New Zealand Central Banker: Cryptocurrencies Could Supplant Cash

The Deputy Governor of the Reserve Bank of New Zealand believes digital currencies could one day replace money.

AccessTimeIconJul 7, 2014 at 4:17 p.m. UTC
Updated Sep 14, 2021 at 2:06 p.m. UTC

Geoff Bascand, deputy governor and head of operations at the Reserve Bank of New Zealand (RBNZ) has said that digital currencies could one day evolve to supplant cash as we know it.

In a recent speech delivered to the Royal Numismatic Society in Wellington over the weekend, Bascand described digital currencies as a “challenge to the form and provenance” of money.

He outlined a number of advantages associated with digital currencies, along with the more or less usual list of concerns and risks.

Advantages and drawbacks

Bascand said digital currencies like bitcoin were created as an alternative means of payment and store of value, adding:

“[Bitcoin] is a very low cost payment method with strong security features and usable for cross-border transactions, making it advantageous in some regards relative to more traditional payment mechanisms.”

However, he also noted that cryptocurrencies still have a number of drawbacks, with few businesses accepting them as a form of payment and price volatility remaining a concern.

Bascand went to on explain how, if certain conditions are met, digital currencies could replace normal money:

“Key attributes of trust (that the 'money' gives rise to settlement of the obligation) and anonymity (it is often efficient for the sale/purchase parties not to have to identify one another) must be met, but if these can be accomplished reliably and sustainably, new technologies could supplant cash as we know it in years to come.”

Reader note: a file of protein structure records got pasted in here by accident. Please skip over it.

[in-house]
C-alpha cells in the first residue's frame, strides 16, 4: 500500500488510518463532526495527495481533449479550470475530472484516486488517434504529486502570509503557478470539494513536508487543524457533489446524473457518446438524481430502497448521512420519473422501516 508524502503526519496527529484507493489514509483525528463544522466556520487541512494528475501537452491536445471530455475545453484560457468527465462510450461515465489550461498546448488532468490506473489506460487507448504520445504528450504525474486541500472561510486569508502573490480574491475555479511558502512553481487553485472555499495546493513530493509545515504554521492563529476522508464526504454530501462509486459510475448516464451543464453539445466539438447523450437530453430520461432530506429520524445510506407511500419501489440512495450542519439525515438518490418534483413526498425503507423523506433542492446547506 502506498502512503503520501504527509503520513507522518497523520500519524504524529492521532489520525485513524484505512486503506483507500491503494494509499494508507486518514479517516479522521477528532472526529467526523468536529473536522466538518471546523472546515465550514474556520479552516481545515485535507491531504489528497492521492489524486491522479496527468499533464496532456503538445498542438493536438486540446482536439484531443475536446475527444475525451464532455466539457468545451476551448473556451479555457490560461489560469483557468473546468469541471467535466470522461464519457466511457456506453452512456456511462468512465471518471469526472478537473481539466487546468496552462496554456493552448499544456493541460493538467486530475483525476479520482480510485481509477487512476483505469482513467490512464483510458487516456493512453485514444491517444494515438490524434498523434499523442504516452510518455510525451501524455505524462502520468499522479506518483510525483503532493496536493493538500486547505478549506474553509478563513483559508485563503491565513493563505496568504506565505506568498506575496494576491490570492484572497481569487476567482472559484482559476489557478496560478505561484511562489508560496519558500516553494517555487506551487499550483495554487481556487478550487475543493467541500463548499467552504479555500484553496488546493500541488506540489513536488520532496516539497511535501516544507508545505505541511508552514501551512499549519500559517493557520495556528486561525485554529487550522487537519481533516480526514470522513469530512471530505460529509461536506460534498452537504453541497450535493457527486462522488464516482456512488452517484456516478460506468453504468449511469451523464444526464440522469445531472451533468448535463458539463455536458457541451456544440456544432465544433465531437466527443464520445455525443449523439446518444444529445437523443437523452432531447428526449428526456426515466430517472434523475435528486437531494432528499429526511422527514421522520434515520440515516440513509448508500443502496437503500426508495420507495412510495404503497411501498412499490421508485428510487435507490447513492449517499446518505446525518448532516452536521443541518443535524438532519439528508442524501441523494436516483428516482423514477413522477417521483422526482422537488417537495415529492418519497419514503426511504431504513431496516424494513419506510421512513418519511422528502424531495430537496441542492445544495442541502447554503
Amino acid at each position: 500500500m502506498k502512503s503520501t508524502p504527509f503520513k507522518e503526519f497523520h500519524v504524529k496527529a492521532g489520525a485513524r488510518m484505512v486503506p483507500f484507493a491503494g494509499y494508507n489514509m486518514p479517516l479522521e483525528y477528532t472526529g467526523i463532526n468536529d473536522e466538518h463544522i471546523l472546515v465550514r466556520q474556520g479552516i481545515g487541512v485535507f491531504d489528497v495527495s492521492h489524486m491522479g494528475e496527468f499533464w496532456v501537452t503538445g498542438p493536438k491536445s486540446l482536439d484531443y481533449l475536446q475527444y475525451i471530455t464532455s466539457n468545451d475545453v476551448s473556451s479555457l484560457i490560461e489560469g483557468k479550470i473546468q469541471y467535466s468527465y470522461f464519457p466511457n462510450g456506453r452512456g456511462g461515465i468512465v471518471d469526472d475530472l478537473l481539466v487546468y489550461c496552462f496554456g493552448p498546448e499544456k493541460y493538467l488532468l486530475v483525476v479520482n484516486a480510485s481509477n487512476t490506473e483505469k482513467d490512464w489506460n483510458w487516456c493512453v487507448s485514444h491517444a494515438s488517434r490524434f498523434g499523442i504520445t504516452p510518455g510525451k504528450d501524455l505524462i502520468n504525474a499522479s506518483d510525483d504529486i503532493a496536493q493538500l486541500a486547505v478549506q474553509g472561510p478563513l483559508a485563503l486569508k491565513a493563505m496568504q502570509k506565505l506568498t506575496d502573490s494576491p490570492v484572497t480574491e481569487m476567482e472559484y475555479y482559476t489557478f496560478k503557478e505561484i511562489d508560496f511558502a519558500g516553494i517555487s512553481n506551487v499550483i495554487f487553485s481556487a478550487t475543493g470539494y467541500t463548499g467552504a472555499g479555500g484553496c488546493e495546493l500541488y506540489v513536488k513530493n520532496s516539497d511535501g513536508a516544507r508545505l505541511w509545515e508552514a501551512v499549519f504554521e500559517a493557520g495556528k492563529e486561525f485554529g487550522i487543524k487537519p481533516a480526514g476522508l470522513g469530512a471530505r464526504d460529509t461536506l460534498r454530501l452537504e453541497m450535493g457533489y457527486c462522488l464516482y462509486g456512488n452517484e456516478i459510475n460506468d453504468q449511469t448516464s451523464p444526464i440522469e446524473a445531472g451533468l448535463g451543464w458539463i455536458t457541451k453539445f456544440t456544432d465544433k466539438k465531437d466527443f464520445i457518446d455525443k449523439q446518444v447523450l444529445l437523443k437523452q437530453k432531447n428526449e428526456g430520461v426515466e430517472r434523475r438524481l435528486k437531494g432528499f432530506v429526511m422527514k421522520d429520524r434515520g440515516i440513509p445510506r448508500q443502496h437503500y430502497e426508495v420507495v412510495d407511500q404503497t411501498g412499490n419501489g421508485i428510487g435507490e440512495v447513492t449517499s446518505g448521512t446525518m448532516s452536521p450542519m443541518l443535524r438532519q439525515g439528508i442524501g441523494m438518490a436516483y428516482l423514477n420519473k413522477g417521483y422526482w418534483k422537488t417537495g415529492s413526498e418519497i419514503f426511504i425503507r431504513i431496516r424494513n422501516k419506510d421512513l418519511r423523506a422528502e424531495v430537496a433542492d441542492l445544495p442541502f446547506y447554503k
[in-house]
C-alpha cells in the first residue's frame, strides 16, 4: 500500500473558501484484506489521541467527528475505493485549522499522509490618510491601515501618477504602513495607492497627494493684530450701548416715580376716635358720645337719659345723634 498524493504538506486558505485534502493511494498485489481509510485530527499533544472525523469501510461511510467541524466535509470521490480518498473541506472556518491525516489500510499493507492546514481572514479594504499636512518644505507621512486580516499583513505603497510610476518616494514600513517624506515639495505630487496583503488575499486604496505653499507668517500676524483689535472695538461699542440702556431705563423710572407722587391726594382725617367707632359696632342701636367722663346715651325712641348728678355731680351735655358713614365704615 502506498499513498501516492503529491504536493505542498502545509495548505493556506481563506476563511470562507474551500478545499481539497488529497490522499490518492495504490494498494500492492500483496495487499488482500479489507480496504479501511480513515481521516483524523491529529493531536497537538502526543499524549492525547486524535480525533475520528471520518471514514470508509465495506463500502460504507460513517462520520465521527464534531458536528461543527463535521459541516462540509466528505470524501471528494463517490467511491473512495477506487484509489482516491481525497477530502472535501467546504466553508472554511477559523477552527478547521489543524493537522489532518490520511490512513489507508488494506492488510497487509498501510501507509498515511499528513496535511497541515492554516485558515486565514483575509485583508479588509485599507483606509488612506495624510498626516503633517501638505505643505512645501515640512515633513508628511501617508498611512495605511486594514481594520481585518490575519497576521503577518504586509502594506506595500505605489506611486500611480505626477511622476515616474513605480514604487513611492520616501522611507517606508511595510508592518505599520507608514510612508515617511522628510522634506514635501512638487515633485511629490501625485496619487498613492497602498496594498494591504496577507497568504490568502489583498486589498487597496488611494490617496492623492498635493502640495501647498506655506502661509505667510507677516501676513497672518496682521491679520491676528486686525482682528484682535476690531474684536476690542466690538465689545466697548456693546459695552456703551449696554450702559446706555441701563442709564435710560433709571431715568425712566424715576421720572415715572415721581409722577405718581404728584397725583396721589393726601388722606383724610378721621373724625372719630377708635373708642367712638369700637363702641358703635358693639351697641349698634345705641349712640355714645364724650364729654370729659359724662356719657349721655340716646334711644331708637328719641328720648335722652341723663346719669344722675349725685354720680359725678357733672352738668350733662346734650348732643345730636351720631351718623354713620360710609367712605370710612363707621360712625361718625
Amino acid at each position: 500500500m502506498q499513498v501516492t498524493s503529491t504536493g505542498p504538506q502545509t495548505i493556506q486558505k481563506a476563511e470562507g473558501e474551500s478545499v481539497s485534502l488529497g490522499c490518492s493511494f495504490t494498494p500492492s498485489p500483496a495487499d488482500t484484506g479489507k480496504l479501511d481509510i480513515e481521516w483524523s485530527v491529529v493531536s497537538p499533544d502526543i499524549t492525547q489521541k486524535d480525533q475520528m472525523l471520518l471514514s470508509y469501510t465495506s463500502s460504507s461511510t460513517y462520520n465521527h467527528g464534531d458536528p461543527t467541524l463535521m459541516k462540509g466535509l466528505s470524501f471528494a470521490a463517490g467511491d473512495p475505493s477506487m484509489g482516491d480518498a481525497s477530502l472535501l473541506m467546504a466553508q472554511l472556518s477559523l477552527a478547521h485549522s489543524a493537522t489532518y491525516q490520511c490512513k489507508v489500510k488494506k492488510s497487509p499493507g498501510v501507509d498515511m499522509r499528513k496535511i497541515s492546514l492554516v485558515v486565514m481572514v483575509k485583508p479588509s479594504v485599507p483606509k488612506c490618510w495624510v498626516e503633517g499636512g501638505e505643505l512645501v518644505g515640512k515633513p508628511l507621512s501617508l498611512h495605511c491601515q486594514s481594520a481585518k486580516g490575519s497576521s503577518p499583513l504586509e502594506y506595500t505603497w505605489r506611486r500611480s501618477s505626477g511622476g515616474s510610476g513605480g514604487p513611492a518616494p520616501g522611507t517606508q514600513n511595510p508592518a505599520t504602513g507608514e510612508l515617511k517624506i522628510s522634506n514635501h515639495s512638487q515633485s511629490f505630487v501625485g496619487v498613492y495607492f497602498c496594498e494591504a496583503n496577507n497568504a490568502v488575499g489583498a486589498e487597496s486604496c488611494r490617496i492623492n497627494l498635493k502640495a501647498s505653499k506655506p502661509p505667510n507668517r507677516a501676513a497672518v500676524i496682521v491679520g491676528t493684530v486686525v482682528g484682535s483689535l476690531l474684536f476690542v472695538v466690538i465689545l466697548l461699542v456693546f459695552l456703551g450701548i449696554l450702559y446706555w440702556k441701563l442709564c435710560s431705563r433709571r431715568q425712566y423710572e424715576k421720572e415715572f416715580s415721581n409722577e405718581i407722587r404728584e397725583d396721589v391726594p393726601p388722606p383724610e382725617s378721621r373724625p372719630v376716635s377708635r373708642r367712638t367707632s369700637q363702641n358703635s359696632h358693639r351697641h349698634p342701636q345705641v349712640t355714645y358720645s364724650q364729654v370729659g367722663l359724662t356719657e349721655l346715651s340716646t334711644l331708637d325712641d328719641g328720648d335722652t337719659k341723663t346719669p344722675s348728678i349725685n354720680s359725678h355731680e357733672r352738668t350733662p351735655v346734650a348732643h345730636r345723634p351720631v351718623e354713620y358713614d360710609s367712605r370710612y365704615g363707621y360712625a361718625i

Banks need to keep up

Bascand argued that central banks do not need to be overwhelmed by such innovations. Instead, they need to keep track of developments in the field and develop their regulatory and currency operations roles accordingly.

In this way, he said, they will manage to keep up with developments in technology and the evolving needs of the public.

Both the Reserve Bank of New Zealand and the Reserve Bank of Australia issued digital currency warnings late last year. Apart from the carefully worded statement, regulators have taken any measures to curb or control the development of the bitcoin economy in the region.

Australia's bitcoin business scene in particular seems to be thriving, and one company even launched on its stock exchange in June.


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